3. Zero contingency Plan: Our tendency to believe in a reactive approach in managing the crisis rather than pre-emptive planning leads to a zero contingency plan. In developed countries when there is the forecasting of any foreseeable disaster, the entire state machinery gets into emergency mode to forestall that disaster. However, in Pakistan, our authorities wake up only when disaster strikes. This leaves a question mark on the role of national and provincial disaster management authorities as disaster preparedness and evacuation planning are their niche.
Read more: FM Bilawal requests funding from the IMF to combat floods
4. Uncoordinated relief efforts: As the relief efforts are going on in different parts of the country, one can easily see that every donor agency is pursuing its own relief activities with no joint mechanism of coordination where one can focus on the proper distribution of perishable goods and monetary donations with zero possibility of its siphoning off. Thus, a platform like National Command and Operation Center (NCOC) is the need of the hour.
5. Absenteeism of feudal lords and local politicians: When the election season comes near, the local politicians along with the feudal lords of that area approach the people to support them politically. However, when any disaster strikes the downtrodden people, these politicians enjoy their lives in the posh downtowns of Dubai and the US on the money of their voters. Even if they arrive in these affected areas, they do this for photography sessions, distributing money in peanuts, which itself is a reflection of an insult to the already affected population.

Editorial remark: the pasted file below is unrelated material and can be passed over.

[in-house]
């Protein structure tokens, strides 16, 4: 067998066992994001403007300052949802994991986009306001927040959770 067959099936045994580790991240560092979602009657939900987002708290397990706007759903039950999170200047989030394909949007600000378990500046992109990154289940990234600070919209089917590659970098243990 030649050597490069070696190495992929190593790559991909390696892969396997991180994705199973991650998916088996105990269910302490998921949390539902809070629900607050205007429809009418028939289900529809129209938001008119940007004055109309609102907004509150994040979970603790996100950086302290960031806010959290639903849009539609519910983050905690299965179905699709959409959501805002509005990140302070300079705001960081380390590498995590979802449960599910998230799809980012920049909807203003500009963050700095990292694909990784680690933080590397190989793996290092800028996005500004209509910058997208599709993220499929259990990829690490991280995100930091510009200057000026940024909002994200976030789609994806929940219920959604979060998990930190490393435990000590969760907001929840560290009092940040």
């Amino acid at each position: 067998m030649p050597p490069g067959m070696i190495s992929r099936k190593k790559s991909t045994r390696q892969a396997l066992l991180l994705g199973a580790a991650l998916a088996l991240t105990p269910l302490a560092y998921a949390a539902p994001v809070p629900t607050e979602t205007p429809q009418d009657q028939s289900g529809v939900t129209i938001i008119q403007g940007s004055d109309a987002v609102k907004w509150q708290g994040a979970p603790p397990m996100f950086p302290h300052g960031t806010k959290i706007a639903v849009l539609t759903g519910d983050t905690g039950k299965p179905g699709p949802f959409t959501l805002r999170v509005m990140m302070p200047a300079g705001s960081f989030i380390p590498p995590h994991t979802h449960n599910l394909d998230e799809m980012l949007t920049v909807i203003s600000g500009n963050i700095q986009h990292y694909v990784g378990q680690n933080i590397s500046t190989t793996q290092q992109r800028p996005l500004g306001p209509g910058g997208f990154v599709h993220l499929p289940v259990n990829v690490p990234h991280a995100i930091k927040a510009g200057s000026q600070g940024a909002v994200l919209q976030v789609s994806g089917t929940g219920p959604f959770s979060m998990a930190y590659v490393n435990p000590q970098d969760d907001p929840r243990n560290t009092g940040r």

6. Paucity of health camps: Along with relief camps, it is also necessary to arrange health camps for regular health monitoring of flood affectees as they are living in cramped spaces, and there is the possibility of disease outbreaks. Already, there are reports that dengue and malaria are spreading like wildfire in flood-affected regions. So, the health dimension of disaster management must not be ignored.
What should be done?
After highlighting these grave loopholes, it is time to put light on some potential solutions. In the recently released movie by Amazon “Thirteen lives“, I was amazed at the national response of the Thai government, forged in collaboration with international volunteers in saving the lives of thirteen teenagers stranded in a long cave inundated with rainwater due to the monsoon season. However, the same response can be replicated here if we swallow our pride during a national emergency and disallow our political compulsions. It is time to learn from such mistakes and improve our system.
Read more: Pakistan declares emergency as floods swallowed 34 more lives
First, it is necessary to focus on city and regional planning with a sole focus on sustainable development. Second, climate change adaptation and mitigation should be the topmost priority of our government. Third, disaster management authorities need to take stock of their policies regarding disaster preparedness and mitigation efforts. Last but not least, local politicians should show some responsibility and provide succor to the flood affectees by visiting their villages as leadership in a crisis is the need of the hour.
The writer is an environmentalist and Independent researcher. The views expressed in this article are the author’s own and do not necessarily reflect the editorial policy of Global Village Space.